Despite claiming she wouldn’t do so, Theresa May has this week called for a snap general election. Politicians hey!

The election has now been given the green light following a vote by MPs, and will take place on 8 June – not so very far away.

It’s fair to say the last 12 months or so politically have been, well, where to begin exactly.

Regardless of what’s gone on over the other side of the Atlantic, in the UK, Brexit is fundamentally at the top of the agenda.

May has faced a tricky time getting her Brexit deal through, and the window for a general election was somewhat finite due to the negotiations around Brexit set to commence in earnest following the German Federal Elections in September.

But what does this snap general election mean for contractors?

Simon McVicker, Director of Policy at The Association of Independent Professionals and the Self Employed (IPSE), has given his thoughts.

“If as looks likely, and the country gives Mrs May her mandate, what can we expect, other than a hard Brexit?” he said. “Firstly, the Conservative pledge to not raise income tax or NICs during this Parliament will have gone. That, therefore, will be very much on the agenda again. Will the Chancellor use his autumn Budget to try and raise NICs on the self-employed again? The fiscal position will not have changed just because there is a General Election.”

McVicker also believes that the Taylor Review, which has been commissioned by the government and will look at modern taxation and employment in the UK, will be delayed. He doesn’t fear it being cancelled in its entirety however.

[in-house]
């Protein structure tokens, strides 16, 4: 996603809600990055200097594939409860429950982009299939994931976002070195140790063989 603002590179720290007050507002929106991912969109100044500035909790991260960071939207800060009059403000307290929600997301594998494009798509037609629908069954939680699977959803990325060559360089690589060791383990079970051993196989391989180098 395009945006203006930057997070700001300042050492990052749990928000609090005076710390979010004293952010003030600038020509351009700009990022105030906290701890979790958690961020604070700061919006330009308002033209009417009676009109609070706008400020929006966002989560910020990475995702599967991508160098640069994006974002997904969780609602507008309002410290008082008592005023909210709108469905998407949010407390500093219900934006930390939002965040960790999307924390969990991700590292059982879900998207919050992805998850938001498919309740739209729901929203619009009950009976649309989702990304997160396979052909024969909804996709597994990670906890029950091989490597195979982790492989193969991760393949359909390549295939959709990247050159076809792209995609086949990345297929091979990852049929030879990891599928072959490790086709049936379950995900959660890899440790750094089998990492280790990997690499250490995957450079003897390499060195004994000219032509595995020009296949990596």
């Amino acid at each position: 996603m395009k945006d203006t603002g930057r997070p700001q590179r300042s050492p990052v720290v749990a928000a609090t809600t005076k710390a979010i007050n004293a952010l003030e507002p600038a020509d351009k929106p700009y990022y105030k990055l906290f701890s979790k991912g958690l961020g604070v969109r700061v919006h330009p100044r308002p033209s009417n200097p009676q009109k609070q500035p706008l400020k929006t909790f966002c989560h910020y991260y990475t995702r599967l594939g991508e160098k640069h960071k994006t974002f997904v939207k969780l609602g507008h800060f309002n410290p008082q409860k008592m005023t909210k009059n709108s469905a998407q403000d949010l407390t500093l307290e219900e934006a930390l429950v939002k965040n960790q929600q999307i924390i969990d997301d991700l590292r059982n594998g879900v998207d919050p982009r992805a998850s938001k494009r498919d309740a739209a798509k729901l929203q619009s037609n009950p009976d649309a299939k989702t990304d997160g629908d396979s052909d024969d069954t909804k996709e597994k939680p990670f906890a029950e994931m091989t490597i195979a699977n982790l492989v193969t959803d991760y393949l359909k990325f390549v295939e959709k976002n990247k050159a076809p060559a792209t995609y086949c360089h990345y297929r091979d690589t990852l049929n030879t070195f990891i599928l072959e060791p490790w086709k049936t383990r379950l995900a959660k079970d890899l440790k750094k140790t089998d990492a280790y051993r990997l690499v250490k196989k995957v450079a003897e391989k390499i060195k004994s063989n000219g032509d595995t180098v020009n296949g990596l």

“Matthew Taylor’s recommendations may have a stronger sway with a newly re-elected Government,” he says. “So, the definition of what exactly self-employment is, will still be firmly on the agenda. As will what right’s the Government provides the self-employed, if any?”

The general election may also have an effect on IR35.

“With a new mandate, will the Government be emboldened to roll out the recent public sector changes in the private sector too?” asks McVicker. “Will the Dividend Tax be adjusted?”

The IPSE is to publish its manifesto for the next government in a few weeks time, and will cover a range of points. Among these will be the association’s Freelance Limited Company tax proposal.

“Over the summer we intend to carry out work around pensions and later life saving, and we will also work with a leading think tank to produce a report looking at the creation of a tax system for a more flexible world of work and business,” explains McVicker. “This will be ready in time for the autumn Budget.”

Self-employment and personal service companies have been very much to the fore in the political space in recent times, and McVicker says that will remain the case regardless who wins the 2017 general election.

“Undoubtedly we will have a few battles in the next Parliament but IPSE is now an established voice in the halls of Westminster and our advice is sought by both Government and Business,” he added.